Chinese Medical Qigong Therapy: A Comprehensive Clinical Text
CHINESE MEDICAL QIGONG THERAPY: A COMPREHENSIVE CLINICAL TEXT. By Jerry Alan Johnson. Pacific Grove: International Institute of Medical Qigong, 2000. Pp. 1085; glossary; bibliography; index; advertisements. Cloth, $135.00, ISBN 1-885246-08-0.
This massive compendium on Qigong therapy is a veritable encyclopedia on the subject. The author, a practitioner of Chinese medicine, martial arts, and Qigong for over thirty years, runs his own institute, serves many Qigong-related organizations, and is himself an institution in American Qigong therapy. He began his studies at an acupuncture school in California in the 1970s and also trained at the Beijing College of Traditional Chinese Medicine in the 1990s. His martial arts expertise includes Shaolin Boxing, Bagua zhang, Taiji quan and many others. He teaches these practices and also competes in tournaments. His book, well recognized and greatly revered, is in many ways the professional standard. Unlike many TCM works, it also includes numerous sections on the mind and emotional states as well as on religious aspects of the practice, such as soul and spirit, the stars, magical diagrams, and the Yijing. An early attempt to have it translated into Chinese was accordingly foiled quietly and has not resurfaced to date.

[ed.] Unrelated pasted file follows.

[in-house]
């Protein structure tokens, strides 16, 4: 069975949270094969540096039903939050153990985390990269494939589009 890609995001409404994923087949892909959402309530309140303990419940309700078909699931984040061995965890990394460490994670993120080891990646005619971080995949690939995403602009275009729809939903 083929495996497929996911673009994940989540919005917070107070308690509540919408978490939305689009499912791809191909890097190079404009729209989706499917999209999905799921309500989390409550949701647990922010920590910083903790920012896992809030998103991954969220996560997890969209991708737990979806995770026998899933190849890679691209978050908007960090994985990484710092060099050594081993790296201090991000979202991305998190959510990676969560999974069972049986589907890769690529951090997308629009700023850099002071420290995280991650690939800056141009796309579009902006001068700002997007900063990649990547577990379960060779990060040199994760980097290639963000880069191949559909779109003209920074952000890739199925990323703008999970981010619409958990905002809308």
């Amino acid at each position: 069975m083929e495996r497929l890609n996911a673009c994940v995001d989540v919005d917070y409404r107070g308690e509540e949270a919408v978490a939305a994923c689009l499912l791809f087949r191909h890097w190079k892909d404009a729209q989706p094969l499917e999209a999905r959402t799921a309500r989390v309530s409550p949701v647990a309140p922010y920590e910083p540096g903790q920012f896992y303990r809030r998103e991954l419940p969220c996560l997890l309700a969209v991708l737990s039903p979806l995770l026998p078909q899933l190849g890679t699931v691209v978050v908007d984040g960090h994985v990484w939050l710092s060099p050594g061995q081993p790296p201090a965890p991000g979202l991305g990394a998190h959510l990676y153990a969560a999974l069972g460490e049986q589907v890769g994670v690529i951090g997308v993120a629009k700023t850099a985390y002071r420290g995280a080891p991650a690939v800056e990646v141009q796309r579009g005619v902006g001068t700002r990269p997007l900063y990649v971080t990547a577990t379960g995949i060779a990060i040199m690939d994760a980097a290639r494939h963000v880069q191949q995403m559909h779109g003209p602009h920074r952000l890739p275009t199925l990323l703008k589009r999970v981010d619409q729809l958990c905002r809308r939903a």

The 1085 pages of the book, which include a glossary and index, divide into twelve sections—fifty-six chapters in the first eleven and three appendixes in the last one. The sections begin with “Theoretical Foundations” (chs. 1-9). This presents a basic overview of qi, yin-yang, Five Phases, twelve meridians, but also discusses comparative Western theories and practices, such as radiowaves, electric currents, EEG, MRI, gamma rays, ultraviolet light, magnetism and so on. Section two is on “Outer Forces: Heaven, Earth, and Man” (chs. 10-13) and presents a discussion of different forms of qi (prenatal and postnatal) plus the triple forces of Heaven (sun, moon, stars), Earth (earth, water, wind), and Man (jing, qi, shen).